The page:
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Does anybody know if the Fed. EPA or Ohio EPA dramatically fines the city of Cleveland every time there are huge storms and the sewers dump raw waste onto the beach and into the water.(like Sat.) Edgewater is officially closed.
Shouldn't we be past this with the Clean Water Act?
Hope this doesn't make people mad, but maybe someone should sue the EPA to press enforcement. It's been done before in other areas.
 

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STX 206 Viper
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I hope they do get fined. I don't think the sewage spill is just after storms either. We were out last night (Friday) and it smelled like sewage in some spots even though it hadn't rained in a long time.
 

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The city of Lakewood does the same thing in the rocky river every time theres a heavy rain.Ive fished there in the fall and couldnt keep my lines clean from the toilet paper rolling down the river,thats downriver of the filtration plant. Caught numerous condoms and tampax on my hook,kind of disgusting,but if they get fined thell just past the cost on to us.I guess their sanitary sewers just overflow into the storm sewers,at least thats what ive been told.
 

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Kiss The Converse
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When you say "Edgewater is officially closed", you mean that literally? I've seen it get bad before, but haven't seen them ever close it before.
 

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The city of Lakewood does the same thing in the rocky river every time theres a heavy rain.Ive fished there in the fall and couldnt keep my lines clean from the toilet paper rolling down the river,thats downriver of the filtration plant. Caught numerous condoms and tampax on my hook,kind of disgusting,but if they get fined thell just past the cost on to us.I guess their sanitary sewers just overflow into the storm sewers,at least thats what ive been told.

Actually in older areas they (sanitary and storm) are one in the same and that is what causes most of the problems during storms. It is true that millions of gallons of untreated sewage go into Erie and area streams each year and that is not good. HOWEVER, it is a fraction of what it used to be and projects are constantly underway to fix the problem. Most do not realize what an enormous undertaking this is. About 75 years worth of infrastructure has to be replaced or modified not to mention the need for increased capacity in the sewage plant themselves.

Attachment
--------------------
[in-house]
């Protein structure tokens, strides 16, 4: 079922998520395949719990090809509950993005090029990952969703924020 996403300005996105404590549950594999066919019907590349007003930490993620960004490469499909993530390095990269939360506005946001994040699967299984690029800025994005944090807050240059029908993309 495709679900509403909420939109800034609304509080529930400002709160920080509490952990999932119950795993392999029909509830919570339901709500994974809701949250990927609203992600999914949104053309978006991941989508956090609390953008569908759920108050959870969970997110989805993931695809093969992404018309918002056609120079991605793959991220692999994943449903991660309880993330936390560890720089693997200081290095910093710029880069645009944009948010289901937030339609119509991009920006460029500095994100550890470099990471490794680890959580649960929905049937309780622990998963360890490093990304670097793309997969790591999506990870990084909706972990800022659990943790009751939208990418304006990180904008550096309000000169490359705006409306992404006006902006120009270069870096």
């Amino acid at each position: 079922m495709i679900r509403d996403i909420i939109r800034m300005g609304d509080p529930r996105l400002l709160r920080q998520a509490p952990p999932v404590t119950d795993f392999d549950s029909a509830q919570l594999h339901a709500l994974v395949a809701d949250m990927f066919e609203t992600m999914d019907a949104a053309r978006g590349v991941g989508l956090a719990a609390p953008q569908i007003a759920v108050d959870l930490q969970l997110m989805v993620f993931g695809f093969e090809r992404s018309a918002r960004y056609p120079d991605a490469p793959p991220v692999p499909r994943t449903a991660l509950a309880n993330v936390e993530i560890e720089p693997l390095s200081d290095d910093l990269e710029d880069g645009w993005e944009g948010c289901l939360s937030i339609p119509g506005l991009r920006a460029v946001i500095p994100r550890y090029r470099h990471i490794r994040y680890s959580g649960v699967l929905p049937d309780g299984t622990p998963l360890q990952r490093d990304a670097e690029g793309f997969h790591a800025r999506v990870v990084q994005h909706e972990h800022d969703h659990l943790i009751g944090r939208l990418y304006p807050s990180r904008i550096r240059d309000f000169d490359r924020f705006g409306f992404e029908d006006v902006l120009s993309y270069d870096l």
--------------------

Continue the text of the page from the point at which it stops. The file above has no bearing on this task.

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useless poster
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i thaught you were an electrician,ron. not a plumber? good explanation. our system is so outdated it can't handle the flash flood we had today. i would not swim at edgewater even on good days.
 

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i thaught you were an electrician,ron. not a plumber? good explanation. our system is so outdated it can't handle the flash flood we had today. i would not swim at edgewater even on good days.
There is a ton of electrical work needed to make those sewage plants run;)
 

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IUOE #18
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The sewer district is in the prosses of fixing the problem,Bbut it takes millions of dollars. The company I work for is on rt90/2 by Eddy RD on the east side of Cleveland tieing into a 16 1/2 foot sewer under the highway. From there it will tunnle under the r&r tracks and head south a mile and a half or so. The new line will handle the sewage in that area and stop it from ending up untreated into Lake Erie in the event of huge amounts of rain fall. Its gonna take 15 million and 3 years to fix a bad design from 80 years ago, but you gotta start somewhere.

p.s Slow down in our zone!;)
 

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Whenever there is an overflow event like this it is bad, however it is the last resort of the treatment plants. There are plans to eliminate overflowes all together but it is not an easy fix. The Treatment plants do an amazing job of treating the wastewater and overflows are rare. Also everything is reported to the EPA.
 
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